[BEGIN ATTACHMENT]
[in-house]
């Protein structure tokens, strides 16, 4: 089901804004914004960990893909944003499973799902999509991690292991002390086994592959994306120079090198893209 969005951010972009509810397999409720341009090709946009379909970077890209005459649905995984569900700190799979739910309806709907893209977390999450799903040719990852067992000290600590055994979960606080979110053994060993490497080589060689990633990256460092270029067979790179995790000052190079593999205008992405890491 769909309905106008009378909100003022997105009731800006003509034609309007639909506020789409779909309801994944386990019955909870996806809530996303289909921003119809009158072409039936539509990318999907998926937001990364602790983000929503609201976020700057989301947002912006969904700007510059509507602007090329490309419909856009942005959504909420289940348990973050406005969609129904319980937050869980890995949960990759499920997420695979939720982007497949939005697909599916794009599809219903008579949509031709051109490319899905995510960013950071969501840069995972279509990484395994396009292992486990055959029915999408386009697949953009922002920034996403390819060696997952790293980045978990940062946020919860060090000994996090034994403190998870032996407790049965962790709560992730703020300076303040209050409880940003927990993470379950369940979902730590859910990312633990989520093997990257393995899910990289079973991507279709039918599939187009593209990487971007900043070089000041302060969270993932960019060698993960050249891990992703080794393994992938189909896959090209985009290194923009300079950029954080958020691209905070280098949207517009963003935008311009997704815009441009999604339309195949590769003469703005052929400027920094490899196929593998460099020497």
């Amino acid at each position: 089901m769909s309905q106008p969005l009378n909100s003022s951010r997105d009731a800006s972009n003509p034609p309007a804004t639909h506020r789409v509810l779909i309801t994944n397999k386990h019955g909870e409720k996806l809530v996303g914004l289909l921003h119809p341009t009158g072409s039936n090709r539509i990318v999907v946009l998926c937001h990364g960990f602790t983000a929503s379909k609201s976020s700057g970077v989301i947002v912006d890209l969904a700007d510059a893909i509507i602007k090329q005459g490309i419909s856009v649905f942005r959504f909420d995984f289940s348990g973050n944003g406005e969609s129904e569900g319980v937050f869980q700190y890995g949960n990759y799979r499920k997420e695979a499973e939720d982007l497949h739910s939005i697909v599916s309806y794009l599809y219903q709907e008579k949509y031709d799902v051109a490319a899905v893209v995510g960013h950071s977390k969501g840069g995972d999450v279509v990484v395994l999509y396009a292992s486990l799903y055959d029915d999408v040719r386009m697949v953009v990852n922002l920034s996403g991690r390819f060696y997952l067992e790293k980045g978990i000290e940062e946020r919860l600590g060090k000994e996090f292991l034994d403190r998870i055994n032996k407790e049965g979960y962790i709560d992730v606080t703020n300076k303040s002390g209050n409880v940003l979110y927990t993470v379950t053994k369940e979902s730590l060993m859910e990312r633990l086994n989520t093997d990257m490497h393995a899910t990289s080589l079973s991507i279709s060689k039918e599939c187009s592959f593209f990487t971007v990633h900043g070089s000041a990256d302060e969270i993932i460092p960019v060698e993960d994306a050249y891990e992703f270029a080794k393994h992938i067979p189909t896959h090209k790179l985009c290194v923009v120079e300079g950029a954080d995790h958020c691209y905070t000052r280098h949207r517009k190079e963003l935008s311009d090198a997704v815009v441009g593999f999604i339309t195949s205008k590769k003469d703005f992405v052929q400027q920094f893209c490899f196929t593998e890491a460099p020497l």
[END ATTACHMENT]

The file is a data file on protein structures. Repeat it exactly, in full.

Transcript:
[in-house]
């Protein structure tokens, strides 16, 4: 089901804004914004960990893909944003499973799902999509991690292991002390086994592959994306120079090198893209 969005951010972009509810397999409720341009090709946009379909970077890209005459649905995984569900700190799979739910309806709907893209977390999450799903040719990852067992000290600590055994979960606080979110053994060993490497080589060689990633990256460092270029067979790179995790000052190079593999205008992405890491 769909309905106008009378909100003022997105009731800006003509034609309007639909506020789409779909309801994944386990019955909870996806809530996303289909921003119809009158072409039936539509990318999907998926937001990364602790983000929503609201976020700057989301947002912006969904700007510059509507602007090329490309419909856009942005959504909420289940348990973050406005969609129904319980937050869980890995949960990759499920997420695979939720982007497949939005697909599916794009599809219903008579949509031709051109490319899905995510960013950071969501840069995972279509990484395994396009292992486990055959029915999408386009697949953009922002920034996403390819060696997952790293980045978990940062946020919860060090000994996090034994403190998870032996407790049965962790709560992730703020300076303040209050409880940003927990993470379950369940979902730590859910990312633990989520093997990257393995899910990289079973991507279709039918599939187009593209990487971007900043070089000041302060969270993932960019060698993960050249891990992703080794393994992938189909896959090209985009290194923009300079950029954080958020691209905070280098949207517009963003935008311009997704815009441009999604339309195949590769003469703005052929400027920094490899196929593998460099020497």
């Amino acid at each position: 089901m769909s309905q106008p969005l009378n909100s003022s951010r997105d009731a800006s972009n003509p034609p309007a804004t639909h506020r789409v509810l779909i309801t994944n397999k386990h019955g909870e409720k996806l809530v996303g914004l289909l921003h119809p341009t009158g072409s039936n090709r539509i990318v999907v946009l998926c937001h990364g960990f602790t983000a929503s379909k609201s976020s700057g970077v989301i947002v912006d890209l969904a700007d510059a893909i509507i602007k090329q005459g490309i419909s856009v649905f942005r959504f909420d995984f289940s348990g973050n944003g406005e969609s129904e569900g319980v937050f869980q700190y890995g949960n990759y799979r499920k997420e695979a499973e939720d982007l497949h739910s939005i697909v599916s309806y794009l599809y219903q709907e008579k949509y031709d799902v051109a490319a899905v893209v995510g960013h950071s977390k969501g840069g995972d999450v279509v990484v395994l999509y396009a292992s486990l799903y055959d029915d999408v040719r386009m697949v953009v990852n922002l920034s996403g991690r390819f060696y997952l067992e790293k980045g978990i000290e940062e946020r919860l600590g060090k000994e996090f292991l034994d403190r998870i055994n032996k407790e049965g979960y962790i709560d992730v606080t703020n300076k303040s002390g209050n409880v940003l979110y927990t993470v379950t053994k369940e979902s730590l060993m859910e990312r633990l086994n989520t093997d990257m490497h393995a899910t990289s080589l079973s991507i279709s060689k039918e599939c187009s592959f593209f990487t971007v990633h900043g070089s000041a990256d302060e969270i993932i460092p960019v060698e993960d994306a050249y891990e992703f270029a080794k393994h992938i067979p189909t896959h090209k790179l985009c290194v923009v120079e300079g950029a954080d995790h958020c691209y905070t000052r280098h949207r517009k190079e963003l935008s311009d090198a997704v815009v441009g593999f999604i339309t195949s205008k590769k003469d703005f992405v052929q400027q920094f893209c490899f196929t593998e890491a460099p020497l």